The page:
Posted on Thursday, September 08, 2005 - 08:44 pm:
On another board, the following was asked:
"For the first time (for me anyhow!), a client's mare has come up with a "uterine body pregnancy" The vet said that it is was still early when he saw it (15 days) and it *should* migrate to the right or the left horn and there is only a small chance that it will remain in the uterine body in which case it will not be a viable pregnancy and it will die off
He comes again tomorrow to check her so REALLY crossing my fingers that it has migrated already!
Has anyone else experienced this and what was the final outcome?"
Can anyone help us please by explaining about "uterine body" pregnancies?
Posted on Thursday, September 08, 2005 - 10:58 pm:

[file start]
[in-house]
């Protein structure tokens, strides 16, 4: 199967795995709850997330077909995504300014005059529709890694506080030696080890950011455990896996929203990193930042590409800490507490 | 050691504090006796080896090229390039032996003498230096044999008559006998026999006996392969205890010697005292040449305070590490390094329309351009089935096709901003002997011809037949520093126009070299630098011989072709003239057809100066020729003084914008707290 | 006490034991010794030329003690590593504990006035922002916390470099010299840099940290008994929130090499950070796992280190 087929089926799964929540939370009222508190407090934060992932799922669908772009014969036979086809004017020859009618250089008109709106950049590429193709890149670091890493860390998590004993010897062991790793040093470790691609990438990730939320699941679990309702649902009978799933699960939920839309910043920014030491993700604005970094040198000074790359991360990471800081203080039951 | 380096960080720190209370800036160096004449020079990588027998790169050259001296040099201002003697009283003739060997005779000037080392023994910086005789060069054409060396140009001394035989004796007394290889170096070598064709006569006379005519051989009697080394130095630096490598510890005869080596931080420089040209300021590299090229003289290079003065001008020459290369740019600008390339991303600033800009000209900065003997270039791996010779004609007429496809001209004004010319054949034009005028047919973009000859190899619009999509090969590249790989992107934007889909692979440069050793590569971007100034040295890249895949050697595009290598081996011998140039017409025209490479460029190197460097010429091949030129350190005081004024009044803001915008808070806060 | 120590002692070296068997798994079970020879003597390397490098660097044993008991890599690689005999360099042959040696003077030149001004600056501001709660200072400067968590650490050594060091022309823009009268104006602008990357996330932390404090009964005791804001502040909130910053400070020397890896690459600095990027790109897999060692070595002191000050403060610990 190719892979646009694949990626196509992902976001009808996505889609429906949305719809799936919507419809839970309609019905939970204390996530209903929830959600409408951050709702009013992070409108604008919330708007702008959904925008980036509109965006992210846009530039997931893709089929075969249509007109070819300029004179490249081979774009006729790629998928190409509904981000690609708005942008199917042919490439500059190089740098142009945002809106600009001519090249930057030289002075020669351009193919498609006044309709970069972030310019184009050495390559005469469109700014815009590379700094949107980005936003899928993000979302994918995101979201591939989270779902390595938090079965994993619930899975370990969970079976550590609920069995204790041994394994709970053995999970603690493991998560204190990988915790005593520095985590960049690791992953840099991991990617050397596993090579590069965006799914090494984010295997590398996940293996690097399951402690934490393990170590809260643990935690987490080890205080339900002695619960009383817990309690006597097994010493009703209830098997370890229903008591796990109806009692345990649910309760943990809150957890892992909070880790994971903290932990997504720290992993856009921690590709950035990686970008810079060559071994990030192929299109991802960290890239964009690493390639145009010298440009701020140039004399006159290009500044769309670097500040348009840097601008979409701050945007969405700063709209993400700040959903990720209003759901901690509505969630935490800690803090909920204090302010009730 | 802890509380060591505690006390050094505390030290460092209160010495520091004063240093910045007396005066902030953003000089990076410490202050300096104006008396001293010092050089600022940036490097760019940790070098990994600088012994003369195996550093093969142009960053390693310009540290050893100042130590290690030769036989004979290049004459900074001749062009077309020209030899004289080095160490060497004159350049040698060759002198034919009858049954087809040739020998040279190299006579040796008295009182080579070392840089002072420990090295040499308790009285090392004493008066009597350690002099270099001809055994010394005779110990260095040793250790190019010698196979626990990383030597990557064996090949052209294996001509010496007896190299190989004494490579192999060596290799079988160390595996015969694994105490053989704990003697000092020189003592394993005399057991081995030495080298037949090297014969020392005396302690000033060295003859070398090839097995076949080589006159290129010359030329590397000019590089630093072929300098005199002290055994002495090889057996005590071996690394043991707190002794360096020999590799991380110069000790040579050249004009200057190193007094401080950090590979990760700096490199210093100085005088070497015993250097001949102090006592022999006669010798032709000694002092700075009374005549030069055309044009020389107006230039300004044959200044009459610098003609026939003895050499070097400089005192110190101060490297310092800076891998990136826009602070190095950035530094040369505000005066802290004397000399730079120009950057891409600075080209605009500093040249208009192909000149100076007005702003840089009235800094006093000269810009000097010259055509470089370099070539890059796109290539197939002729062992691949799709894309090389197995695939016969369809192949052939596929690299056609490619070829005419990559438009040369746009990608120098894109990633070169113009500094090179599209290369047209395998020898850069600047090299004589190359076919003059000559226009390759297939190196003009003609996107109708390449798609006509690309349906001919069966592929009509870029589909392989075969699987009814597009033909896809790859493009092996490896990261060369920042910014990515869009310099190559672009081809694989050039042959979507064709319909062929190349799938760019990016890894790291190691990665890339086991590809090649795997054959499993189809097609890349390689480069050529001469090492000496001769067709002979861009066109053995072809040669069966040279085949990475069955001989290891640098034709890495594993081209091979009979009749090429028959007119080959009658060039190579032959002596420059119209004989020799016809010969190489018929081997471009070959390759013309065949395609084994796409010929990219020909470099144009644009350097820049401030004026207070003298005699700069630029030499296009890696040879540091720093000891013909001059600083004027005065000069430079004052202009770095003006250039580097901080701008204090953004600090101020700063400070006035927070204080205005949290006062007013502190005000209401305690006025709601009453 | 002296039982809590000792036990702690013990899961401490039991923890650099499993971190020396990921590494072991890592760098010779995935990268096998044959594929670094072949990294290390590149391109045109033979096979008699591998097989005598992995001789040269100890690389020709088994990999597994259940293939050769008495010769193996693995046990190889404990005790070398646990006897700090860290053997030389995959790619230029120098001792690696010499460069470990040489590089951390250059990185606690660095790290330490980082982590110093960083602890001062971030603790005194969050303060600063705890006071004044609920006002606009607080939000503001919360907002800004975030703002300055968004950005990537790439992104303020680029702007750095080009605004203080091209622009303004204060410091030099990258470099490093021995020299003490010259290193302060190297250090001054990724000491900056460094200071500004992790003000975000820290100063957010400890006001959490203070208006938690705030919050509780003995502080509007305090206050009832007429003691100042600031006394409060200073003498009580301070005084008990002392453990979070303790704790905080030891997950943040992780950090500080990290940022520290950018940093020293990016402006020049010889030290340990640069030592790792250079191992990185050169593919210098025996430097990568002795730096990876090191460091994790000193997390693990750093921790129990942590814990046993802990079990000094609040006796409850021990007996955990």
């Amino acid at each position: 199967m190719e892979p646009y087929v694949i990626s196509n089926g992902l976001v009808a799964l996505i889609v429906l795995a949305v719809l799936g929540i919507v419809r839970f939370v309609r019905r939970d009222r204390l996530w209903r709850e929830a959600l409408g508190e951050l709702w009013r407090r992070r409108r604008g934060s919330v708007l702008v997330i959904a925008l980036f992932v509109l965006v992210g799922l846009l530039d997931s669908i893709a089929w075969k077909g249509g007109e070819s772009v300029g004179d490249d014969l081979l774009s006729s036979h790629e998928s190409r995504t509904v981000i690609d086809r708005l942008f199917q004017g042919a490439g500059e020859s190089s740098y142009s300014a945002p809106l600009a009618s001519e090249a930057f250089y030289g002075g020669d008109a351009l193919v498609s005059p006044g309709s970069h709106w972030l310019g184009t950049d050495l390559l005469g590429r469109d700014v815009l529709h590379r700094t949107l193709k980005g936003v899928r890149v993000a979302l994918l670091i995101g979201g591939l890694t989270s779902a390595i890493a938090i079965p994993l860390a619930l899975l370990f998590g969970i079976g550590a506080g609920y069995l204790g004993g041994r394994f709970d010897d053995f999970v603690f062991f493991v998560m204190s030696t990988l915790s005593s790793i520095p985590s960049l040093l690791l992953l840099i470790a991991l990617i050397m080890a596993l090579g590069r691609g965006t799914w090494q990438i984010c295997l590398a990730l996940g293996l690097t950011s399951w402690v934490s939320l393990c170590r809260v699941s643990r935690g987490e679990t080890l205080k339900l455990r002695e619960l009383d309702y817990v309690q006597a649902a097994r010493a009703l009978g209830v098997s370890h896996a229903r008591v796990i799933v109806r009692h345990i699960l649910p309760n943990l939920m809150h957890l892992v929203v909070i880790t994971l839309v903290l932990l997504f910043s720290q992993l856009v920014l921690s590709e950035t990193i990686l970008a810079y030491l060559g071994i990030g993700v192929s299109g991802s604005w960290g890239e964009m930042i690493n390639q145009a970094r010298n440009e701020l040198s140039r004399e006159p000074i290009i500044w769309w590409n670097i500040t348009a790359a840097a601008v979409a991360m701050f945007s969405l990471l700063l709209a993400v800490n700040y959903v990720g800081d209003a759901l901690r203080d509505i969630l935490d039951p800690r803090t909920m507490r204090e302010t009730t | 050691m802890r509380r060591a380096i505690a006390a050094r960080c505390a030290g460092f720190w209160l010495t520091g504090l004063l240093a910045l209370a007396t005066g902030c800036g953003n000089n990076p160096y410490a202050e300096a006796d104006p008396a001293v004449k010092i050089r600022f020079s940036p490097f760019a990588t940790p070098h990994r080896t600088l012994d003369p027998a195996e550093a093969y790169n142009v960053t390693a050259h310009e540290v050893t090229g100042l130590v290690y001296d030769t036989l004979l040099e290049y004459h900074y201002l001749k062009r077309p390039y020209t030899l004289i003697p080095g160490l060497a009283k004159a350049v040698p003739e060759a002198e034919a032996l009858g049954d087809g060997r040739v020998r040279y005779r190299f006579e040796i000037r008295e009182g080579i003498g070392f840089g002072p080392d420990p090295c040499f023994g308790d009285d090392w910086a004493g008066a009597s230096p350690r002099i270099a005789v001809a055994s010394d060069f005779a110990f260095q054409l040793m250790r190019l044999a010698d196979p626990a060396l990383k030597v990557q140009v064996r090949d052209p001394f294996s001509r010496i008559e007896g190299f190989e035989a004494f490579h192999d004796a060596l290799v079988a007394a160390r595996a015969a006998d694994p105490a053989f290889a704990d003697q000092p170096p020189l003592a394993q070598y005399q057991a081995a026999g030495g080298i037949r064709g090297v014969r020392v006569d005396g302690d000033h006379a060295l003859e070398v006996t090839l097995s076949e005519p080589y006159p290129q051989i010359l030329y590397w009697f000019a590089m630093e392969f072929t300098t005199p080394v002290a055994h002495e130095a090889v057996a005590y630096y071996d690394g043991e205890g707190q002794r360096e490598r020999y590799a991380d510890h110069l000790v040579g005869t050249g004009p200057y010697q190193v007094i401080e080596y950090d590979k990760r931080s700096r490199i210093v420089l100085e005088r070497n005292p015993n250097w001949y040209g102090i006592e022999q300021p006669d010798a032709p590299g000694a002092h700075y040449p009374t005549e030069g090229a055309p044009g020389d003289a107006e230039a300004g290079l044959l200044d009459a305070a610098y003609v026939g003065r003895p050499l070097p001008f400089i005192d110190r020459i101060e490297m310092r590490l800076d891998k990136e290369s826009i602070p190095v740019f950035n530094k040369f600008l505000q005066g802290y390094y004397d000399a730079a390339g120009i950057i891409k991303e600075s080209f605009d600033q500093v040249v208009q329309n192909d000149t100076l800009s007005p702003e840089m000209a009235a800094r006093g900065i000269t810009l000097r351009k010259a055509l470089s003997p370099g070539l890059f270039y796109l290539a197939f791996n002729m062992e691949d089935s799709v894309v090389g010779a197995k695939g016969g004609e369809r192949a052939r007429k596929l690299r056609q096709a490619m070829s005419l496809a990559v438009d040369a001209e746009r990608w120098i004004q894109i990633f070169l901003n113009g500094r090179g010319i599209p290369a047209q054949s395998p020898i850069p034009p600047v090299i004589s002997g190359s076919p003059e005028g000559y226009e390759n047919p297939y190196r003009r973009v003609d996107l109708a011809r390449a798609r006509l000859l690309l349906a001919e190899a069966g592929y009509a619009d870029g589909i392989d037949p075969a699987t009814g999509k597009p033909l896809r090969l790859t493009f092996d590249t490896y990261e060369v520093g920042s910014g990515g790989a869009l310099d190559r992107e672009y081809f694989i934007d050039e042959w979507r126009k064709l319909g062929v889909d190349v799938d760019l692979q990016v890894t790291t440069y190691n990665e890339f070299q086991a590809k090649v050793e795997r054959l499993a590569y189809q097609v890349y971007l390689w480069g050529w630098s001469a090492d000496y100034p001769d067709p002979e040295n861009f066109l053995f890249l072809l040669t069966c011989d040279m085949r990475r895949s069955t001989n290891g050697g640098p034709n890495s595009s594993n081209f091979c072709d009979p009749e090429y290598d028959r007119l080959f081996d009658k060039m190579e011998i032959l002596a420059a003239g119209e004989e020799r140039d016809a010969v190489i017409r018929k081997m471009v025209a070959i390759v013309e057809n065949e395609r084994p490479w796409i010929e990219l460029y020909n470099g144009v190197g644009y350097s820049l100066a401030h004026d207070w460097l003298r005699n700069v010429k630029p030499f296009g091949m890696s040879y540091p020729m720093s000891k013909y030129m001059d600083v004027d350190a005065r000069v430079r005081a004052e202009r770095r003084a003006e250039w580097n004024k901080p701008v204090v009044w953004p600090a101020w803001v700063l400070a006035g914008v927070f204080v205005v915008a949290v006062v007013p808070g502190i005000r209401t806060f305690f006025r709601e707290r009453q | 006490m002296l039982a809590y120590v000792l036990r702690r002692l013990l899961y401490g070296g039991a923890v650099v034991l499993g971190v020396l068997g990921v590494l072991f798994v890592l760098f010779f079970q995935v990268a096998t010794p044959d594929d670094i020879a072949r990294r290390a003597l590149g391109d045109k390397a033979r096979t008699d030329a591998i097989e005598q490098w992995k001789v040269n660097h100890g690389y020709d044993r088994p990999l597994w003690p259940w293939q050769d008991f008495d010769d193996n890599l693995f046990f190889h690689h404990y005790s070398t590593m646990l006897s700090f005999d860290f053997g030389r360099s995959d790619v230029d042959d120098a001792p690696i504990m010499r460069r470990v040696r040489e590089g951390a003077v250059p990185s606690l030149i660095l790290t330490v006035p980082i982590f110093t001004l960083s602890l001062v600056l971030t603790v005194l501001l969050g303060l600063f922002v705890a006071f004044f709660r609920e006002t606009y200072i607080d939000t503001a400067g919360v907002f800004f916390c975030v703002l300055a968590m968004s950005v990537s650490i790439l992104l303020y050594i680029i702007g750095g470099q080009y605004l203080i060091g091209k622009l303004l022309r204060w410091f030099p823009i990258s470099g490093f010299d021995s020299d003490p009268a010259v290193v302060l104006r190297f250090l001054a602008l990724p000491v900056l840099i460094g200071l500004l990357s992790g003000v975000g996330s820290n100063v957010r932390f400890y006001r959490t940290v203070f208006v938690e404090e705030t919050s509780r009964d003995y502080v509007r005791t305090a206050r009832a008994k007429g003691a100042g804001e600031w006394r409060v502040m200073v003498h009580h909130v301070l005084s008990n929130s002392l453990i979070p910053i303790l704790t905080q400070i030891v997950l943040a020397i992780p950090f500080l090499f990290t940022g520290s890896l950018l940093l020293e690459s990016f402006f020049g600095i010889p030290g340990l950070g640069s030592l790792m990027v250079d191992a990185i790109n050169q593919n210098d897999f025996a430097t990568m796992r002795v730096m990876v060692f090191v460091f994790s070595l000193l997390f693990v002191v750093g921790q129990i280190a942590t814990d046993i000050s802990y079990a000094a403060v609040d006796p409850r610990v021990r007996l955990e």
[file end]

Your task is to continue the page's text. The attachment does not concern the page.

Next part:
The equine embryo is mobile within the uterus until around 16 days post-fertilization, at which time it becomes fixed generally just within one of the uterine horns at the corpus-cornual junction. I would not be surprised to see a 15-day embryo still in the uterine body and would not be concerned by it. If it was still located in the uterine body ater the stage when fixation is anticipated (~16 days) I would have concerns, as uterine body pregnancies rarely go to term in the equine. I would monitor with a repeat ultrasound a few days later (~18-20 days) and take appropriate action based upon the findings then. That action may include use of prostaglandin to destroy the pregnancy and allow rebreeding, but that would depend upon other factors (e.g. availability of semen).
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